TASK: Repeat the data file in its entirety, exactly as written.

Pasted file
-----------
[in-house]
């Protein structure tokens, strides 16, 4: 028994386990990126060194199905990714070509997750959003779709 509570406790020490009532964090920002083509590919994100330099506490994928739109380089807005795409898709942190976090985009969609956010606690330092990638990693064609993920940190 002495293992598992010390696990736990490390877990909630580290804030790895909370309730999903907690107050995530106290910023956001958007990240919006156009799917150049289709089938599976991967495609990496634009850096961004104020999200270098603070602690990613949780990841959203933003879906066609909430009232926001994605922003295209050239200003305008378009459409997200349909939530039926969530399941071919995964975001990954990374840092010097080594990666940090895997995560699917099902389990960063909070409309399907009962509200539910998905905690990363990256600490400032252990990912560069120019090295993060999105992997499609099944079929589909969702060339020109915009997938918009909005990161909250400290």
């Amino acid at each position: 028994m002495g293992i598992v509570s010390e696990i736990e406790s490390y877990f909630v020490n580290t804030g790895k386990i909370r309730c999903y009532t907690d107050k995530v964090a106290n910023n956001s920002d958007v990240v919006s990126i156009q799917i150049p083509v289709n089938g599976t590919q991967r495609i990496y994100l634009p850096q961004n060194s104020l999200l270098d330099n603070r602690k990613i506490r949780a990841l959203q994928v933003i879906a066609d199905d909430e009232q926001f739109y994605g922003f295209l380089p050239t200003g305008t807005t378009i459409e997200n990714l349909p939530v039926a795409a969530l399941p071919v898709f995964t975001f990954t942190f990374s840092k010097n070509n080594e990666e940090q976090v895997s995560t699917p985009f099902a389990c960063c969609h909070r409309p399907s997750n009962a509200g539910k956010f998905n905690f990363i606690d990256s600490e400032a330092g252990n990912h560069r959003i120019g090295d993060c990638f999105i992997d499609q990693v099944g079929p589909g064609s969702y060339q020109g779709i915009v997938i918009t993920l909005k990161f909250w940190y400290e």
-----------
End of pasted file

[in-house]
């Protein structure tokens, strides 16, 4: 028994386990990126060194199905990714070509997750959003779709 509570406790020490009532964090920002083509590919994100330099506490994928739109380089807005795409898709942190976090985009969609956010606690330092990638990693064609993920940190 002495293992598992010390696990736990490390877990909630580290804030790895909370309730999903907690107050995530106290910023956001958007990240919006156009799917150049289709089938599976991967495609990496634009850096961004104020999200270098603070602690990613949780990841959203933003879906066609909430009232926001994605922003295209050239200003305008378009459409997200349909939530039926969530399941071919995964975001990954990374840092010097080594990666940090895997995560699917099902389990960063909070409309399907009962509200539910998905905690990363990256600490400032252990990912560069120019090295993060999105992997499609099944079929589909969702060339020109915009997938918009909005990161909250400290």
């Amino acid at each position: 028994m002495g293992i598992v509570s010390e696990i736990e406790s490390y877990f909630v020490n580290t804030g790895k386990i909370r309730c999903y009532t907690d107050k995530v964090a106290n910023n956001s920002d958007v990240v919006s990126i156009q799917i150049p083509v289709n089938g599976t590919q991967r495609i990496y994100l634009p850096q961004n060194s104020l999200l270098d330099n603070r602690k990613i506490r949780a990841l959203q994928v933003i879906a066609d199905d909430e009232q926001f739109y994605g922003f295209l380089p050239t200003g305008t807005t378009i459409e997200n990714l349909p939530v039926a795409a969530l399941p071919v898709f995964t975001f990954t942190f990374s840092k010097n070509n080594e990666e940090q976090v895997s995560t699917p985009f099902a389990c960063c969609h909070r409309p399907s997750n009962a509200g539910k956010f998905n905690f990363i606690d990256s600490e400032a330092g252990n990912h560069r959003i120019g090295d993060c990638f999105i992997d499609q990693v099944g079929p589909g064609s969702y060339q020109g779709i915009v997938i918009t993920l909005k990161f909250w940190y400290e």